[ecoop-info] CFP: IEEE Software -- Special Issue on Software Engineering for Compliance

Uwe Zdun uwe.zdun at univie.ac.at
Mon Jun 27 13:35:11 CEST 2011

Call for Papers: IEEE Software

Special Issue on Software Engineering for Compliance

Final submissions due: 1 October 2011
Publication date: May/June 2012


Compliance, in the context of information systems, generally means 
ensuring that an organization’s software and systems comply with 
multiple laws, regulations, and business policies. Compliance is a major 
issue in many organizations because compliance violations can lead to 
severe financial penalties and reputational risks.

Organizations have to deal with an increasing number of diverse sources 
of regulation, such as the Basel II Accord, the International Financial 
Reporting Standards (IFRS), the Markets in Financial Instruments 
Directive (MiFID), the French financial security law (LSF), the US Title 
21 CFR Part 11 (privacy issues in electronic record-keeping), the Health 
Insurance Portability and Accountability Act (HIPAA), The Netherland’s 
Tabaksblat, Anti Money Laundering provisions of the US Bank Secrecy Act, 
or the Sarbanes-Oxley Act (SOX), to name just a few. One of the more 
recent regulations facing the business community is the Dodd-Frank Act. 
The implications for data reporting under this new regulation likely 
will require significant IT investment.

The regulators generally prescribe business practices for a wide range 
of compliance domains, such as risk management, financial auditing, 
health care, change management, privacy, safety, security, social media, 
quality of services, intellectual property, or licensing. There is no 
one-size-fits-all model that can accommodate the diverse sources of 
compliance regulations. Instead, in current practice, compliance 
concerns are implemented on a per-case basis using ad hoc, hard-coded 
solutions. This is undesirable because the resulting solutions are hard 
to maintain, hard to evolve or change, hard to reuse, and hard to 
understand. Moreover, this also makes it difficult and expensive to 
systematically and quickly keep up with constant changes in regulations, 
laws, and business policies.

Compliance cannot be implemented and enacted by business experts, 
compliance experts, or IT experts alone, but rather must involve an 
enterprise-wide scope. The fact that compliance sources are typically 
specified in highly abstract legal writing requires a business expert or 
compliance expert to interpret and translate them into concrete 
requirements. Subsequently, IT experts such as software engineers or 
system administrators must ensure that their software and systems meet 
these requirements. The implementation process must be documented and 
periodically reported to the executive boards or the auditors, and at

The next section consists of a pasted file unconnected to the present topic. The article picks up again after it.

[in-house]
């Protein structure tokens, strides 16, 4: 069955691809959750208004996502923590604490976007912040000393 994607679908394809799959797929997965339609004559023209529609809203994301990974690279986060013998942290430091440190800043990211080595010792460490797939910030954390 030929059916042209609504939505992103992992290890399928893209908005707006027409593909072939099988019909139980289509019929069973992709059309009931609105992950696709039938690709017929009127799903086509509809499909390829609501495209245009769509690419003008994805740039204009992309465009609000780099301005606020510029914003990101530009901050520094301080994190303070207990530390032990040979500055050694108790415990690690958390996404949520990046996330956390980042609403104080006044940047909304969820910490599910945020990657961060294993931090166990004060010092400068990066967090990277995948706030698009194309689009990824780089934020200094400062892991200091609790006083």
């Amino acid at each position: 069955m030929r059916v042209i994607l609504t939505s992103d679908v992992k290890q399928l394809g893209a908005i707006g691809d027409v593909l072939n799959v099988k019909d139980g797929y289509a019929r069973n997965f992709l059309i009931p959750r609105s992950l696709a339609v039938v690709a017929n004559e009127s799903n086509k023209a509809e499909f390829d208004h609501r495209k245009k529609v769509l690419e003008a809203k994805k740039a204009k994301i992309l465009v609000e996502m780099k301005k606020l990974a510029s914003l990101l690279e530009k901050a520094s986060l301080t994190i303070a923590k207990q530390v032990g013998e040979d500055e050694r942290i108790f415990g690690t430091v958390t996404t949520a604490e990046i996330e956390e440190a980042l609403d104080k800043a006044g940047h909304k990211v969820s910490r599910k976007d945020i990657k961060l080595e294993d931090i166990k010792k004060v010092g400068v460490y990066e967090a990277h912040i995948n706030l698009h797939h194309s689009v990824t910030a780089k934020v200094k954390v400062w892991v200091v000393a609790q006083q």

times the regulators themselves. Unfortunately, each stakeholder group 
has a different set of interests, knowledge, and expertise, so the work 
is often performed at very different abstraction levels.

*** The Special Issue ***

This special issue will cover all aspects of compliance in the context 
of information systems. Topics for the special issue include (but are 
not restricted to)

•	Compliance of business processes
•	Compliance management and governance
•	Monitoring of compliance rules
•	Compliance in services-oriented architectures
•	Model-driven approaches for compliance
•	Domain-specific languages for compliance
•	Verification and validation of compliance rules
•	Key compliance indicators
•	Security compliance
•	Software engineering support for compliance auditing
•	Cost of compliance
•	Process optimization and compliance
•	Measurement of software risk
•	Tools for software compliance
•	Organizational implications of compliance

*** Questions? ***

Contact the guest editors:

•	Ayse Basar Bener, Ryerson University, ayse.bener at ryerson.ca
•	Erlinda Olalia-Carin, KPMG Canada, eolaliacarin at kpmg.ca
•	Uwe Zdun, University of Vienna, uwe.zdun at univie.ac.at

*** Submission Guidelines ***
Manuscripts must not exceed 4,700 words including figures and tables, 
which count for 200 words each. Submissions in excess of these limits 
may be rejected without refereeing. The articles we deem within the 
theme's scope will be peer reviewed and are subject to editing for 
magazine style, clarity, organization, and space. We reserve the right 
to edit the title of all submissions. Be sure to include the name of the 
theme or special issue you are submitting for.

Articles should have a practical orientation and be written in a style 
accessible to practitioners. Overly complex, purely research-oriented or 
theoretical treatments are not appropriate. Articles should be novel. 
IEEE Software does not republish material published previously in other 
venues, including other periodicals and formal conference/workshop 
proceedings, whether previous publication was in print or in electronic 

For full author guidelines: www.computer.org/software/author.htm

For submission details: software at computer.org

To submit an article: https://mc.manuscriptcentral.com/sw-cs

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